The Fujitsu LifeBook UH900 is an ultra-mobile PC (UMPC) that weighs around 500 grams and measures only 200x105x25mm.
The Fujitsu LifeBook UH900 is about as fast as a typical netbook, although it does feel a little more sluggish during web browsing. Nevertheless, in our Blender 3D rendering test, the Fujitsu LifeBook UH900's CPU rendered our test file in 7min 37sec. This is actually a decent, middle-of-the-road time for an Atom-based computer. You can listen to music, watch videos and view photos on the UH900.
Even though the chassis is petite, there is an SD card reader, so you can just dump photos from your digital camera to edit them and inflict them on your online friends. While watching videos in full-screen mode, we noticed a flashing green line at the bottom of the screen; we got used to it after a while, but it was annoying.
You won't be able to watch videos for too long while you're out and about. In our battery rundown test - in which we loop an Xvid-encoded video while the screen brightness is maximised, the wireless radio is enabled and power management is disabled - the UH900 lasted only 1hr 24min (24min less than the Sony P Series). With the default power saving scheme we were able to browse the Web for just on two hours before it conked out.
The Fujitsu LifeBook UH900 has a slim lithium-ion battery on its base. Understandably, due to its small size it only has an 1800 milliamp-hour (mAh) rating.
After a while, the Fujitsu LifeBook UH900 notebook gets a little warm. It has a small cooling fan that kicks in when the CPU is under stress, and it makes a very audible whirr.
When you remove the battery, you can see this fan, as well as the SIM card reader. Conveniently, the Fujitsu LifeBook UH900 has a built-in 3G modem (Sierra Wireless Gobi 2000 HS-USB) and you can just insert a SIM card from the provider of your choice to access the internet while you're on the road. It also ships with Fujitsu's 'One Click Internet' utility, which allows you to connect to your 3G network.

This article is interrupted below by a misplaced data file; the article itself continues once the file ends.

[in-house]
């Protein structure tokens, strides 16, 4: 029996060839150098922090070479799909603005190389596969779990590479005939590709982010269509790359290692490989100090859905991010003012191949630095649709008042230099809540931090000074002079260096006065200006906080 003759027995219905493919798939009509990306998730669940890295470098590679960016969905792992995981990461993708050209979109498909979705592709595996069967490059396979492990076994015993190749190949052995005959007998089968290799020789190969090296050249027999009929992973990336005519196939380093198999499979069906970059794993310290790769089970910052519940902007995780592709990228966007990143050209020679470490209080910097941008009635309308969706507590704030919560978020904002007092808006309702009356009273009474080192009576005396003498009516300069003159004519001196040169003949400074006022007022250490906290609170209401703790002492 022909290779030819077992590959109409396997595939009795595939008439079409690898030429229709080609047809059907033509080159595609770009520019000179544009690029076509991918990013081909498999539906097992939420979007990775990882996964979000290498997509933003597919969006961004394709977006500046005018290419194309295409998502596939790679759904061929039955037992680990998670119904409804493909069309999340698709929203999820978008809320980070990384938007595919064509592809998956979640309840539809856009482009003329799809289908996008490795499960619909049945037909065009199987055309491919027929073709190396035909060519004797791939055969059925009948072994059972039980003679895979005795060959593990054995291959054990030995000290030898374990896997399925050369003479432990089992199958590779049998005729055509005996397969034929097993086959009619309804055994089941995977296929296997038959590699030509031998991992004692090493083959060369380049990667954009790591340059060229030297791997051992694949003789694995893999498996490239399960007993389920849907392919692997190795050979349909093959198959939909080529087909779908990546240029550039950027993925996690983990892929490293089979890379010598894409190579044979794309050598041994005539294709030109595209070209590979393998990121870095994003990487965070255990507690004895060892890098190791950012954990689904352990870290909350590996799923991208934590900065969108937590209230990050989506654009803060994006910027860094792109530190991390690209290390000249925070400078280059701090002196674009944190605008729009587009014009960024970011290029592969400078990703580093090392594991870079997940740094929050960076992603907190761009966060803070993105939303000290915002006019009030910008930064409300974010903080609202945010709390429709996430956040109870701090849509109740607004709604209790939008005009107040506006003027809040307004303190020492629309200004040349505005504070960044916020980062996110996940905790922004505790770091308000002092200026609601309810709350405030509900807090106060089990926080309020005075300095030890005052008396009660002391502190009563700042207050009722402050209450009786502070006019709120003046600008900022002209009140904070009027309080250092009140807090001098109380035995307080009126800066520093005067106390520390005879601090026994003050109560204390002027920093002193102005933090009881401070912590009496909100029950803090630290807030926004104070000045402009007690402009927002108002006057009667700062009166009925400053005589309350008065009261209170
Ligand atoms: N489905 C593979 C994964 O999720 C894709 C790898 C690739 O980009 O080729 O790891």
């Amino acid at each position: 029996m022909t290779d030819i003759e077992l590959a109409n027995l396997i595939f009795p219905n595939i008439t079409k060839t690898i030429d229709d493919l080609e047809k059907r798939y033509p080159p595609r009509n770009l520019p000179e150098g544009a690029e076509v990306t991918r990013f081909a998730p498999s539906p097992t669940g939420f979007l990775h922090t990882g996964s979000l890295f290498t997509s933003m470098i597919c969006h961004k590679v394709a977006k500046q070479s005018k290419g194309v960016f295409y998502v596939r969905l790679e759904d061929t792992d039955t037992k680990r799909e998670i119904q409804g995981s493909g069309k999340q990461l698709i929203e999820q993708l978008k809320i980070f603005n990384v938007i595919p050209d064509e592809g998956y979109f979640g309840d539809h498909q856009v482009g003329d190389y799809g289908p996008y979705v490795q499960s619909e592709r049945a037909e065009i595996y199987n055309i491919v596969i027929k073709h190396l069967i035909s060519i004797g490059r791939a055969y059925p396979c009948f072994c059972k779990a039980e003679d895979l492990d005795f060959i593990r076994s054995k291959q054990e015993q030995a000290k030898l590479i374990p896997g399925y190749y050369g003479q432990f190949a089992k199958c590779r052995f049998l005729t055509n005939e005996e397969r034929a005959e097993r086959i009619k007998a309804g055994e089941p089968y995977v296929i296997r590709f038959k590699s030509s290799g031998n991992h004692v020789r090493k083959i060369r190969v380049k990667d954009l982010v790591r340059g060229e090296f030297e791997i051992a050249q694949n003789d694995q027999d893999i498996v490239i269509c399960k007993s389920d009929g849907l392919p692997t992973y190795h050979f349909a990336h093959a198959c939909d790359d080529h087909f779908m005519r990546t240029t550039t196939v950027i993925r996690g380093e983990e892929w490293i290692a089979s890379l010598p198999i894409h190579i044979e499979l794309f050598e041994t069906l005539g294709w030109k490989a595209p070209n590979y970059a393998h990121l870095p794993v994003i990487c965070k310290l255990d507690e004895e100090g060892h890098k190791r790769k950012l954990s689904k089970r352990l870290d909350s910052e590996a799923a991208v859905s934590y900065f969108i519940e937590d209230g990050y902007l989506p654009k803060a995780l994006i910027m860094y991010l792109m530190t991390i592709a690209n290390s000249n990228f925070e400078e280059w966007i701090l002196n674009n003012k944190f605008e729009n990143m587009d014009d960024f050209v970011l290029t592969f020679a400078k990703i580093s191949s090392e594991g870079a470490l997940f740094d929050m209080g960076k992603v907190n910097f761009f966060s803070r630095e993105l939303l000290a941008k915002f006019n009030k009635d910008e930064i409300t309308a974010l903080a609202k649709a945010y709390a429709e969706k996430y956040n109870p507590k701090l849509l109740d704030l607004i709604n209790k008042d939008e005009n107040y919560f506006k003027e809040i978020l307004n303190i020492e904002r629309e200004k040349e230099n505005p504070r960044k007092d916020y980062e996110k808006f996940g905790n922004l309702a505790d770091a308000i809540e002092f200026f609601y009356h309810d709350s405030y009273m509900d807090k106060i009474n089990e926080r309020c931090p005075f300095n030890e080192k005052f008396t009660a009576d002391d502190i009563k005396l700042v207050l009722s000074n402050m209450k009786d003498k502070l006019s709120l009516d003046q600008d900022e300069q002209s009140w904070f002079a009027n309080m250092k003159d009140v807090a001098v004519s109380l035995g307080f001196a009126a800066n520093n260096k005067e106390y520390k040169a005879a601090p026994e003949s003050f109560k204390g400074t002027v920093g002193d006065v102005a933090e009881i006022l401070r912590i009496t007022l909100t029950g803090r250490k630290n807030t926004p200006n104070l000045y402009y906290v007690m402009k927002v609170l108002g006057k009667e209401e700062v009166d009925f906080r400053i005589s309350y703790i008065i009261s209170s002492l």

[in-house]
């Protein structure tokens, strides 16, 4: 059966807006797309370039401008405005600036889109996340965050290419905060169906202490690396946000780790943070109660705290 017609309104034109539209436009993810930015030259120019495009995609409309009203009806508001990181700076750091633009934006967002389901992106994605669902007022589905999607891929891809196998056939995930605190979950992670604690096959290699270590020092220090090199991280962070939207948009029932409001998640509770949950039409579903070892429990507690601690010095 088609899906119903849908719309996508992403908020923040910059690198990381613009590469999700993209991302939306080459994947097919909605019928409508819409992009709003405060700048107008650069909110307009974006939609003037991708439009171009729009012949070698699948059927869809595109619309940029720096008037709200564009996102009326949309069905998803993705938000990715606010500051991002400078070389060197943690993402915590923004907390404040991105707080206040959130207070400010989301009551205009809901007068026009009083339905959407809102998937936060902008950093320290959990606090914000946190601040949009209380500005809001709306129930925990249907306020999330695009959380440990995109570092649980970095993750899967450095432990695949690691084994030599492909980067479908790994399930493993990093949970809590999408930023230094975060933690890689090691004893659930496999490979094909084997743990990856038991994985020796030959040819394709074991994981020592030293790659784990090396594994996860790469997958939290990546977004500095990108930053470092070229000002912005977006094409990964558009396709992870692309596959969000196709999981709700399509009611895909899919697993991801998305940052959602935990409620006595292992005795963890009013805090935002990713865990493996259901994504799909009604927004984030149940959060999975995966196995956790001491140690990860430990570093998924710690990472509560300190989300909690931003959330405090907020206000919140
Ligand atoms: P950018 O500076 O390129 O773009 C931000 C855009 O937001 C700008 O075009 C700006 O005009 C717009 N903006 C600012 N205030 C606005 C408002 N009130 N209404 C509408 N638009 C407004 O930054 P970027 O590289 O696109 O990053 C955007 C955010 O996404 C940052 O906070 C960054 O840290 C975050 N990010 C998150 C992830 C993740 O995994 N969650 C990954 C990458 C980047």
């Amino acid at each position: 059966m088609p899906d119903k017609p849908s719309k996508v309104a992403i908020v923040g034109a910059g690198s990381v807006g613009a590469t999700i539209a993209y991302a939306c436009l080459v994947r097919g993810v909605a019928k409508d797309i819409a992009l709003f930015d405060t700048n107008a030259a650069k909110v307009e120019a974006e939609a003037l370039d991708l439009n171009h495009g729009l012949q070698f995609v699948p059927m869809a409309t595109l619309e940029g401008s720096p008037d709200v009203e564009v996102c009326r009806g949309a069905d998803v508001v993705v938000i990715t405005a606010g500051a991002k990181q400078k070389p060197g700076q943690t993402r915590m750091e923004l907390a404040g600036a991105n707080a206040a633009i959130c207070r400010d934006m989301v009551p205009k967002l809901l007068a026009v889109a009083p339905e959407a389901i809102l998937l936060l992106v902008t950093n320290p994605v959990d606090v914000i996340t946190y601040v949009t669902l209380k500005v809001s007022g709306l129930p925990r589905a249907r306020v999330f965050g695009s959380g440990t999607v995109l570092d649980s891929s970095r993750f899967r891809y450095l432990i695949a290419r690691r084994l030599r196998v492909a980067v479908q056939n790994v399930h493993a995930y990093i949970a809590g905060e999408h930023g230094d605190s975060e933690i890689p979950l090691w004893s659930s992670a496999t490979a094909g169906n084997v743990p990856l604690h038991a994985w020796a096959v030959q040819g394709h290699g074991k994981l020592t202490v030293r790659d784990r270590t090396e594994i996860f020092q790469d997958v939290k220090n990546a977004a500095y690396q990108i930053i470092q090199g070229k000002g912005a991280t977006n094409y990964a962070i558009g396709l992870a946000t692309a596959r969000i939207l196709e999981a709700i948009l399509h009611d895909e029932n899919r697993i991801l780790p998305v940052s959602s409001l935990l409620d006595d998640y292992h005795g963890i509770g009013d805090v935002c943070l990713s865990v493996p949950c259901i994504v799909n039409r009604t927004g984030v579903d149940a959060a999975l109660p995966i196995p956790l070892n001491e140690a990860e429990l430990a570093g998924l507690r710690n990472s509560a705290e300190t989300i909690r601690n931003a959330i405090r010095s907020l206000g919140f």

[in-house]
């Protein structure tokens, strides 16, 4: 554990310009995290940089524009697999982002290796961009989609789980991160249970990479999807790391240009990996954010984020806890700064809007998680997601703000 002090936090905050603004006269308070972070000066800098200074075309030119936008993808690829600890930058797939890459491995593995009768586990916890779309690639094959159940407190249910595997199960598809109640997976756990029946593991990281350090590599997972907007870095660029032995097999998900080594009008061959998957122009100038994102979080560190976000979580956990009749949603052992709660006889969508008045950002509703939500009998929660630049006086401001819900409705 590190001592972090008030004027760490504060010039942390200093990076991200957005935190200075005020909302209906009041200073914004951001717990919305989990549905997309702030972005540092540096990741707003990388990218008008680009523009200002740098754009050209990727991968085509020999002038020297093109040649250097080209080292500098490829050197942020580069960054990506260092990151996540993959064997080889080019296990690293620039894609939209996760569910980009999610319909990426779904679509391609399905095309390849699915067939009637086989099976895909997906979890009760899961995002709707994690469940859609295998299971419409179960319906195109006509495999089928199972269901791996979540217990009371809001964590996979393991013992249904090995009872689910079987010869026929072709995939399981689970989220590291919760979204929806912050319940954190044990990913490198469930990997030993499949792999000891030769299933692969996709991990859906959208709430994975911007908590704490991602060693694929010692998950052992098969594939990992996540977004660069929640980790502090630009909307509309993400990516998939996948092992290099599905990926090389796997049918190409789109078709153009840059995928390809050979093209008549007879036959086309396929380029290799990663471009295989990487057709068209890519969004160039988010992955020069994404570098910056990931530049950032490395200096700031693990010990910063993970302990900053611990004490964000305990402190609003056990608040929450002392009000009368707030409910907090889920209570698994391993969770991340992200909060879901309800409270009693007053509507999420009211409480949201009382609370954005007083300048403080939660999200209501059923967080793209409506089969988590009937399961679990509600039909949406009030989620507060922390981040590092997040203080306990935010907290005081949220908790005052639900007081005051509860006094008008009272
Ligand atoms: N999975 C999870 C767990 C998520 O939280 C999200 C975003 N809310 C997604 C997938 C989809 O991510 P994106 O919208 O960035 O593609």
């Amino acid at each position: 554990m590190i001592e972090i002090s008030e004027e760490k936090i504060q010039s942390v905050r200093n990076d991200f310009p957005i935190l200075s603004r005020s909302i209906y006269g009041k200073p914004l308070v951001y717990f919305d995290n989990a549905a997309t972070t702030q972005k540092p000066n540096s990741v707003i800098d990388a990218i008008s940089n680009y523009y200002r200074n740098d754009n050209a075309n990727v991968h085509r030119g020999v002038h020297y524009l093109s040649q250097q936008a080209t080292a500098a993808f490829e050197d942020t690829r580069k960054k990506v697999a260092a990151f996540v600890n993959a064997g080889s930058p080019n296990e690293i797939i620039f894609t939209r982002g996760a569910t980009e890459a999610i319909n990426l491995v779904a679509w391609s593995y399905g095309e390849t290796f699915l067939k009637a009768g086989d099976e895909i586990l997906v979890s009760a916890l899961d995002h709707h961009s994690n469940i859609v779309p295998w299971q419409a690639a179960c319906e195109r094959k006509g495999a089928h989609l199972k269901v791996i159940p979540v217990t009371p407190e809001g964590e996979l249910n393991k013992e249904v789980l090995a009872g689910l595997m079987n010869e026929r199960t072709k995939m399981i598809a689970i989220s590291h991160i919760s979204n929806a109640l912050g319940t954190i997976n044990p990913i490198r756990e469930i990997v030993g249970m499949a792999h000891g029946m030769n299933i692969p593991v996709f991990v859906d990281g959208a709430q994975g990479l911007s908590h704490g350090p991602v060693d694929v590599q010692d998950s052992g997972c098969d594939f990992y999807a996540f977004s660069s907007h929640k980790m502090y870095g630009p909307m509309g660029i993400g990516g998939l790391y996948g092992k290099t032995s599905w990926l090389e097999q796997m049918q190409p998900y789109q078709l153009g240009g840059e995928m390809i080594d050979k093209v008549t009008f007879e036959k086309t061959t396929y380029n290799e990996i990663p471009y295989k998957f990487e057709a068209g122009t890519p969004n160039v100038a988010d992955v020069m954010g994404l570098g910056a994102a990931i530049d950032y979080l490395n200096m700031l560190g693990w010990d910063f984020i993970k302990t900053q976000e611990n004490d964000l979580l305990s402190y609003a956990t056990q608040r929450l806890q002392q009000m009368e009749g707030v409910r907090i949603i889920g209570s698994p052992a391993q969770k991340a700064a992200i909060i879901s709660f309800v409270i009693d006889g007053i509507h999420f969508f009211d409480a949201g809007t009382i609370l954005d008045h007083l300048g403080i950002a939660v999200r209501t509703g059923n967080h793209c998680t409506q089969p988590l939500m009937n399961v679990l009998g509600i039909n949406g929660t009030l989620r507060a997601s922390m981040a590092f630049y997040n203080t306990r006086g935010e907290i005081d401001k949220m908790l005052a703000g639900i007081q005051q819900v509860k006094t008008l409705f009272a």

Other software on the Fujitsu LifeBook UH900 includes the 'ODD Sharing' client, which we first saw in Fujitsu's LifeBook P3110 netbook; ThinkFree Mobile, which allows you to synchronise office documents; Fujitsu diagnostic tools and file recovery software; and CyberLink YouCam, for recording videos and taking snapshots.
Because the webcam is located just to the right of the screen, instead of at the top, it can be hard to centre yourself in front of it. Furthermore, if you want to use the UH900 for Skype calls, you'll be better off plugging in a USB or Bluetooth headset. There is a built-in microphone, but even in a quiet room you'll have to speak with the Fujitsu LifeBook UH900 a few centimetres away from your mouth to make it work properly. With integrated 802.11n wireless networking, you can sit around your lounge or even lie in bed as you Skype.
With an asking price of around £999, the Fujitsu LifeBook UH900 isn't cheap. Where it fits in the current tech gadget hierarchy is a little hazy; its battery life is such that it won't replace your smartphone and its usability is definitely not on the same level as a netbook. The touchscreen is useful for approximately zero tasks - it's too small and sits up straight, so it's not useful as an eBook reader, and its resolution is too fine to navigate around Windows using your fingers.
It's a very limited-use product and it will only appeal to users who want a fully functional computer that can fit into a trouser pocket or a handbag. It can be used for answering short emails, web browsing and previewing presentations, but it's not a great tool for on-the-go content creation.
If we had to choose between the Fujitsu LifeBook UH900 and the Sony P Series, we'd go for the latter because of its larger screen, TrackPoint-style pointing device and slightly better battery life.
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